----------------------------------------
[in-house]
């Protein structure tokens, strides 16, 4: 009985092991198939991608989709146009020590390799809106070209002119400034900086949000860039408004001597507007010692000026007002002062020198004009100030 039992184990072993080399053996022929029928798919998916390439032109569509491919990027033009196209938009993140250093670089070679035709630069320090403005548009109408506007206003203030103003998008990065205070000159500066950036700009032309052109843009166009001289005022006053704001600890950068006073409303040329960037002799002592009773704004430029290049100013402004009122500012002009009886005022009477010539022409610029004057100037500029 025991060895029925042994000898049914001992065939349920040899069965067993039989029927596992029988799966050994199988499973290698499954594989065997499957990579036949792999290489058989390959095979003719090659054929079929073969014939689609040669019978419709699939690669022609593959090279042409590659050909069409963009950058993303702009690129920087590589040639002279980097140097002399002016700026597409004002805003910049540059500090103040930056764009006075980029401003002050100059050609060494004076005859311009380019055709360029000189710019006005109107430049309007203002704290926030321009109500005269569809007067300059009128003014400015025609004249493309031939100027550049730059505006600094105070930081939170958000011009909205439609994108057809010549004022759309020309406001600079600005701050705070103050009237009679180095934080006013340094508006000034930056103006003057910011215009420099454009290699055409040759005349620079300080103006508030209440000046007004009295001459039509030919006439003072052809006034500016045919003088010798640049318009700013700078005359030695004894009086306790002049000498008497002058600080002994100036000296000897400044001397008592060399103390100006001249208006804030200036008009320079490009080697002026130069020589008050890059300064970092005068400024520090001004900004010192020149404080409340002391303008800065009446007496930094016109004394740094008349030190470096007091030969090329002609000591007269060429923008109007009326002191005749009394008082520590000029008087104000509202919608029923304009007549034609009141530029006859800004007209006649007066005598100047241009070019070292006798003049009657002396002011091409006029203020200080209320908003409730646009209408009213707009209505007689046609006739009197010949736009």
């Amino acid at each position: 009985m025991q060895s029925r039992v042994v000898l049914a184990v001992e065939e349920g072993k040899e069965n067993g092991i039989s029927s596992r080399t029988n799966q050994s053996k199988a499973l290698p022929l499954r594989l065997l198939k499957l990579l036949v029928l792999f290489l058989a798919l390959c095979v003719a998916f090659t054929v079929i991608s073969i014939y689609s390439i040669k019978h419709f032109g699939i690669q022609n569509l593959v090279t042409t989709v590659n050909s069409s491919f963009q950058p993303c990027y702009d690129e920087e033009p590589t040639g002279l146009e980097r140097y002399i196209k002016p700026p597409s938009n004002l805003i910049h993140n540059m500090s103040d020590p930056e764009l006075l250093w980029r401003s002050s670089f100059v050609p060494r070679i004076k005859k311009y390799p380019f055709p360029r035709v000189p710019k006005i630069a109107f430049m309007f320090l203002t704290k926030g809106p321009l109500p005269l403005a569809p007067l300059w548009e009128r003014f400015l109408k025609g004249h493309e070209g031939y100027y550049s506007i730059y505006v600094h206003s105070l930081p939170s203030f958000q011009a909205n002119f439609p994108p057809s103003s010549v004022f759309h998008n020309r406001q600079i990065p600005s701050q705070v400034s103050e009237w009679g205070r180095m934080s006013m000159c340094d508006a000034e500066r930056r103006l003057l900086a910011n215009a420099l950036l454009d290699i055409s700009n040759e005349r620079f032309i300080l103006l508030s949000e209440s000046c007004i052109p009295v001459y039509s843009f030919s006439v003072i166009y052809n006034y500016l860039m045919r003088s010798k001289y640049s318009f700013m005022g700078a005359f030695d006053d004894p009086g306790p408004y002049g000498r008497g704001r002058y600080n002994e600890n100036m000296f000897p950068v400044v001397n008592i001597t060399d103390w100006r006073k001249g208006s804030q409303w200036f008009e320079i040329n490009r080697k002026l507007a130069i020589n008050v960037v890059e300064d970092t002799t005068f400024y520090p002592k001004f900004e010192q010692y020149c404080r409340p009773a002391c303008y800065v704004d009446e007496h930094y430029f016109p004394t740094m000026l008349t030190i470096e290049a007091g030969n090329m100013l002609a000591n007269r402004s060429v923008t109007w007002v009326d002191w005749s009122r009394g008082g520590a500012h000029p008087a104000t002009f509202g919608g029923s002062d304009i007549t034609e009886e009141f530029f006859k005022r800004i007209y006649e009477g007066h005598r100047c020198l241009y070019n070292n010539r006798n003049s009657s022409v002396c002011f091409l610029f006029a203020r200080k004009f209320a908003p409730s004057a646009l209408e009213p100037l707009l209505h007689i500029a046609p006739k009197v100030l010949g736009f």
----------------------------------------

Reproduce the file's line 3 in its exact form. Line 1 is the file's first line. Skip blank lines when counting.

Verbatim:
């Amino acid at each position: 009985m025991q060895s029925r039992v042994v000898l049914a184990v001992e065939e349920g072993k040899e069965n067993g092991i039989s029927s596992r080399t029988n799966q050994s053996k199988a499973l290698p022929l499954r594989l065997l198939k499957l990579l036949v029928l792999f290489l058989a798919l390959c095979v003719a998916f090659t054929v079929i991608s073969i014939y689609s390439i040669k019978h419709f032109g699939i690669q022609n569509l593959v090279t042409t989709v590659n050909s069409s491919f963009q950058p993303c990027y702009d690129e920087e033009p590589t040639g002279l146009e980097r140097y002399i196209k002016p700026p597409s938009n004002l805003i910049h993140n540059m500090s103040d020590p930056e764009l006075l250093w980029r401003s002050s670089f100059v050609p060494r070679i004076k005859k311009y390799p380019f055709p360029r035709v000189p710019k006005i630069a109107f430049m309007f320090l203002t704290k926030g809106p321009l109500p005269l403005a569809p007067l300059w548009e009128r003014f400015l109408k025609g004249h493309e070209g031939y100027y550049s506007i730059y505006v600094h206003s105070l930081p939170s203030f958000q011009a909205n002119f439609p994108p057809s103003s010549v004022f759309h998008n020309r406001q600079i990065p600005s701050q705070v400034s103050e009237w009679g205070r180095m934080s006013m000159c340094d508006a000034e500066r930056r103006l003057l900086a910011n215009a420099l950036l454009d290699i055409s700009n040759e005349r620079f032309i300080l103006l508030s949000e209440s000046c007004i052109p009295v001459y039509s843009f030919s006439v003072i166009y052809n006034y500016l860039m045919r003088s010798k001289y640049s318009f700013m005022g700078a005359f030695d006053d004894p009086g306790p408004y002049g000498r008497g704001r002058y600080n002994e600890n100036m000296f000897p950068v400044v001397n008592i001597t060399d103390w100006r006073k001249g208006s804030q409303w200036f008009e320079i040329n490009r080697k002026l507007a130069i020589n008050v960037v890059e300064d970092t002799t005068f400024y520090p002592k001004f900004e010192q010692y020149c404080r409340p009773a002391c303008y800065v704004d009446e007496h930094y430029f016109p004394t740094m000026l008349t030190i470096e290049a007091g030969n090329m100013l002609a000591n007269r402004s060429v923008t109007w007002v009326d002191w005749s009122r009394g008082g520590a500012h000029p008087a104000t002009f509202g919608g029923s002062d304009i007549t034609e009886e009141f530029f006859k005022r800004i007209y006649e009477g007066h005598r100047c020198l241009y070019n070292n010539r006798n003049s009657s022409v002396c002011f091409l610029f006029a203020r200080k004009f209320a908003p409730s004057a646009l209408e009213p100037l707009l209505h007689i500029a046609p006739k009197v100030l010949g736009f």